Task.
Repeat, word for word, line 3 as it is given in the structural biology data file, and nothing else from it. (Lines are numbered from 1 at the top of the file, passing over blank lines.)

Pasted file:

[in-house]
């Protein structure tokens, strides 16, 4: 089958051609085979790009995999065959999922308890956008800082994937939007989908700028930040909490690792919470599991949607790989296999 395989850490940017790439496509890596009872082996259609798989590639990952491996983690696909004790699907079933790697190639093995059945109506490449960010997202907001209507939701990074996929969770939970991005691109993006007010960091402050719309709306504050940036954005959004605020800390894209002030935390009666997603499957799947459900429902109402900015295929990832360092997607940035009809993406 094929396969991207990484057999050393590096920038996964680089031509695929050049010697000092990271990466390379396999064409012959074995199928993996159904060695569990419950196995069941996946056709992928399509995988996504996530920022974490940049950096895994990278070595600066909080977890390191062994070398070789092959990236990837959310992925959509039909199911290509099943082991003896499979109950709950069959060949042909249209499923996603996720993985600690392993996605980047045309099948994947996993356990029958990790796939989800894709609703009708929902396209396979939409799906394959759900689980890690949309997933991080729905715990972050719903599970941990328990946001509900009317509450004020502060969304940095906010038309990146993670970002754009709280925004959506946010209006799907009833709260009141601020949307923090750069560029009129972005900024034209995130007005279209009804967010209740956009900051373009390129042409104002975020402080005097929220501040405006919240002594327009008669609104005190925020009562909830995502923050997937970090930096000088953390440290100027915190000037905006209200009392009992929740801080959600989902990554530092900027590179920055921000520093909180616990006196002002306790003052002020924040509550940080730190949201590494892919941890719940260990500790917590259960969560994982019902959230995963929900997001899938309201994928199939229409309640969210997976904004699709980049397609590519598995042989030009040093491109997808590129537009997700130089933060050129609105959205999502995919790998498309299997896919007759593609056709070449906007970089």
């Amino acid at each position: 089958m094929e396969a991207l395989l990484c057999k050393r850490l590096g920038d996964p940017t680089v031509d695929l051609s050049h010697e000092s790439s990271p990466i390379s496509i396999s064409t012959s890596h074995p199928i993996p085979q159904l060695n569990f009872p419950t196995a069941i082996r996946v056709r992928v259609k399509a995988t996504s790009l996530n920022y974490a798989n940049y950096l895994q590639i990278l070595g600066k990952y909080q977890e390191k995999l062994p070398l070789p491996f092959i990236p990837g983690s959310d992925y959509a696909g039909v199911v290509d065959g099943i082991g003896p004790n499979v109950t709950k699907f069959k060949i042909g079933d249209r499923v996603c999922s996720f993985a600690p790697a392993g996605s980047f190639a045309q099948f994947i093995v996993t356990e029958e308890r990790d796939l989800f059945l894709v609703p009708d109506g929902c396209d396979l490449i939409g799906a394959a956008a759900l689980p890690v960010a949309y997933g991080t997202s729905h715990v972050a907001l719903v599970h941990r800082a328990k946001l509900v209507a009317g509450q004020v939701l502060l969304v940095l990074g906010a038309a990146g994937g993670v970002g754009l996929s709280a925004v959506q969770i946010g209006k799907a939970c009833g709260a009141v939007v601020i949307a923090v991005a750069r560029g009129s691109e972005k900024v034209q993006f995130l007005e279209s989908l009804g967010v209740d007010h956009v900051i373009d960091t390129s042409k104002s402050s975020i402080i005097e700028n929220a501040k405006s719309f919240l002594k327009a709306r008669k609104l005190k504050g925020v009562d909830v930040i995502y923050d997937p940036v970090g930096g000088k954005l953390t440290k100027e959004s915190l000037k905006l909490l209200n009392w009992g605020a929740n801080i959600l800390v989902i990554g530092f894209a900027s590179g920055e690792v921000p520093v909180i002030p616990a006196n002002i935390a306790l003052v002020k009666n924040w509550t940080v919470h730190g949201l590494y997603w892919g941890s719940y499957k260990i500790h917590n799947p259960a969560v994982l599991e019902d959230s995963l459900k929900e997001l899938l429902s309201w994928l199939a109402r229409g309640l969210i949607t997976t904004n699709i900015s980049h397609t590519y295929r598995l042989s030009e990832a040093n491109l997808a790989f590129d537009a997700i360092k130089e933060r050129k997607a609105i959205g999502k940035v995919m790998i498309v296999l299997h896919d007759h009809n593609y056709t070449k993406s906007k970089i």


């Amino acid at each position: 089958m094929e396969a991207l395989l990484c057999k050393r850490l590096g920038d996964p940017t680089v031509d695929l051609s050049h010697e000092s790439s990271p990466i390379s496509i396999s064409t012959s890596h074995p199928i993996p085979q159904l060695n569990f009872p419950t196995a069941i082996r996946v056709r992928v259609k399509a995988t996504s790009l996530n920022y974490a798989n940049y950096l895994q590639i990278l070595g600066k990952y909080q977890e390191k995999l062994p070398l070789p491996f092959i990236p990837g983690s959310d992925y959509a696909g039909v199911v290509d065959g099943i082991g003896p004790n499979v109950t709950k699907f069959k060949i042909g079933d249209r499923v996603c999922s996720f993985a600690p790697a392993g996605s980047f190639a045309q099948f994947i093995v996993t356990e029958e308890r990790d796939l989800f059945l894709v609703p009708d109506g929902c396209d396979l490449i939409g799906a394959a956008a759900l689980p890690v960010a949309y997933g991080t997202s729905h715990v972050a907001l719903v599970h941990r800082a328990k946001l509900v209507a009317g509450q004020v939701l502060l969304v940095l990074g906010a038309a990146g994937g993670v970002g754009l996929s709280a925004v959506q969770i946010g209006k799907a939970c009833g709260a009141v939007v601020i949307a923090v991005a750069r560029g009129s691109e972005k900024v034209q993006f995130l007005e279209s989908l009804g967010v209740d007010h956009v900051i373009d960091t390129s042409k104002s402050s975020i402080i005097e700028n929220a501040k405006s719309f919240l002594k327009a709306r008669k609104l005190k504050g925020v009562d909830v930040i995502y923050d997937p940036v970090g930096g000088k954005l953390t440290k100027e959004s915190l000037k905006l909490l209200n009392w009992g605020a929740n801080i959600l800390v989902i990554g530092f894209a900027s590179g920055e690792v921000p520093v909180i002030p616990a006196n002002i935390a306790l003052v002020k009666n924040w509550t940080v919470h730190g949201l590494y997603w892919g941890s719940y499957k260990i500790h917590n799947p259960a969560v994982l599991e019902d959230s995963l459900k929900e997001l899938l429902s309201w994928l199939a109402r229409g309640l969210i949607t997976t904004n699709i900015s980049h397609t590519y295929r598995l042989s030009e990832a040093n491109l997808a790989f590129d537009a997700i360092k130089e933060r050129k997607a609105i959205g999502k940035v995919m790998i498309v296999l299997h896919d007759h009809n593609y056709t070449k993406s906007k970089i």